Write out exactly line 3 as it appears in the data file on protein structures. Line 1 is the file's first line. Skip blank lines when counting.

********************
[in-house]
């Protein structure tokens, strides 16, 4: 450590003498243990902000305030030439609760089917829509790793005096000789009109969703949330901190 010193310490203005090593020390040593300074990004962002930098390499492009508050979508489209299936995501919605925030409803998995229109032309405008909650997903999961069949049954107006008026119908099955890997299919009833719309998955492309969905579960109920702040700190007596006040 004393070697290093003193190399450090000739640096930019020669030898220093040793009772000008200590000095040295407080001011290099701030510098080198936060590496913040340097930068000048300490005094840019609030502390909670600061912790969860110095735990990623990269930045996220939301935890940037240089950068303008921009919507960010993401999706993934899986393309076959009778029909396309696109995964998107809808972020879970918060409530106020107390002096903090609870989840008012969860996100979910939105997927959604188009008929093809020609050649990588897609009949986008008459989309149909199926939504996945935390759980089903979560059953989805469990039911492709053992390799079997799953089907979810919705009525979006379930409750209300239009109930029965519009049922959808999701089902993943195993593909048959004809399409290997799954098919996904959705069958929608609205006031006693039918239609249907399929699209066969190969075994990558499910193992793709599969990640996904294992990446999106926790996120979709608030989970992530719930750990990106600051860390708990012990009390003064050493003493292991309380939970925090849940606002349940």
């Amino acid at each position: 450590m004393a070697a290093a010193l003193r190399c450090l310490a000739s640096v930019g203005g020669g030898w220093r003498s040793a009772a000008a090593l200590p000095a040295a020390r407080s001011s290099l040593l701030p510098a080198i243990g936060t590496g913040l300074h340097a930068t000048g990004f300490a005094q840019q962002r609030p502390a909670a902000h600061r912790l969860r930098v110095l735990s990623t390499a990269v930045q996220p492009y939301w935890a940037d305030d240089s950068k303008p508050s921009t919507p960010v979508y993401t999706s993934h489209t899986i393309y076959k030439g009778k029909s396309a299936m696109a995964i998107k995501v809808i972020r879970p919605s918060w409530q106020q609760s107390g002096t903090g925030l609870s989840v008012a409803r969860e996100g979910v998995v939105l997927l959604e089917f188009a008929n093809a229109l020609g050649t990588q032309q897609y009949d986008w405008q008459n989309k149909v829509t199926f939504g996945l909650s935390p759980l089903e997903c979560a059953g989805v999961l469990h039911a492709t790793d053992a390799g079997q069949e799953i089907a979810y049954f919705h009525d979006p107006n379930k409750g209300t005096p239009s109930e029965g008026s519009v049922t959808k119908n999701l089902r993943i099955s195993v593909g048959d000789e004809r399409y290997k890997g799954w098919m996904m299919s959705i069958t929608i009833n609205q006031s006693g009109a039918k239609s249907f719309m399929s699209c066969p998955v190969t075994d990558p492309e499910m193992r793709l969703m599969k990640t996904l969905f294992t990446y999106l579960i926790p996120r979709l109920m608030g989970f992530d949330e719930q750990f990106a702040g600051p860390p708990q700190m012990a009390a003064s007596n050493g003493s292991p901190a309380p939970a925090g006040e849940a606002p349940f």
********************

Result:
């Amino acid at each position: 450590m004393a070697a290093a010193l003193r190399c450090l310490a000739s640096v930019g203005g020669g030898w220093r003498s040793a009772a000008a090593l200590p000095a040295a020390r407080s001011s290099l040593l701030p510098a080198i243990g936060t590496g913040l300074h340097a930068t000048g990004f300490a005094q840019q962002r609030p502390a909670a902000h600061r912790l969860r930098v110095l735990s990623t390499a990269v930045q996220p492009y939301w935890a940037d305030d240089s950068k303008p508050s921009t919507p960010v979508y993401t999706s993934h489209t899986i393309y076959k030439g009778k029909s396309a299936m696109a995964i998107k995501v809808i972020r879970p919605s918060w409530q106020q609760s107390g002096t903090g925030l609870s989840v008012a409803r969860e996100g979910v998995v939105l997927l959604e089917f188009a008929n093809a229109l020609g050649t990588q032309q897609y009949d986008w405008q008459n989309k149909v829509t199926f939504g996945l909650s935390p759980l089903e997903c979560a059953g989805v999961l469990h039911a492709t790793d053992a390799g079997q069949e799953i089907a979810y049954f919705h009525d979006p107006n379930k409750g209300t005096p239009s109930e029965g008026s519009v049922t959808k119908n999701l089902r993943i099955s195993v593909g048959d000789e004809r399409y290997k890997g799954w098919m996904m299919s959705i069958t929608i009833n609205q006031s006693g009109a039918k239609s249907f719309m399929s699209c066969p998955v190969t075994d990558p492309e499910m193992r793709l969703m599969k990640t996904l969905f294992t990446y999106l579960i926790p996120r979709l109920m608030g989970f992530d949330e719930q750990f990106a702040g600051p860390p708990q700190m012990a009390a003064s007596n050493g003493s292991p901190a309380p939970a925090g006040e849940a606002p349940f």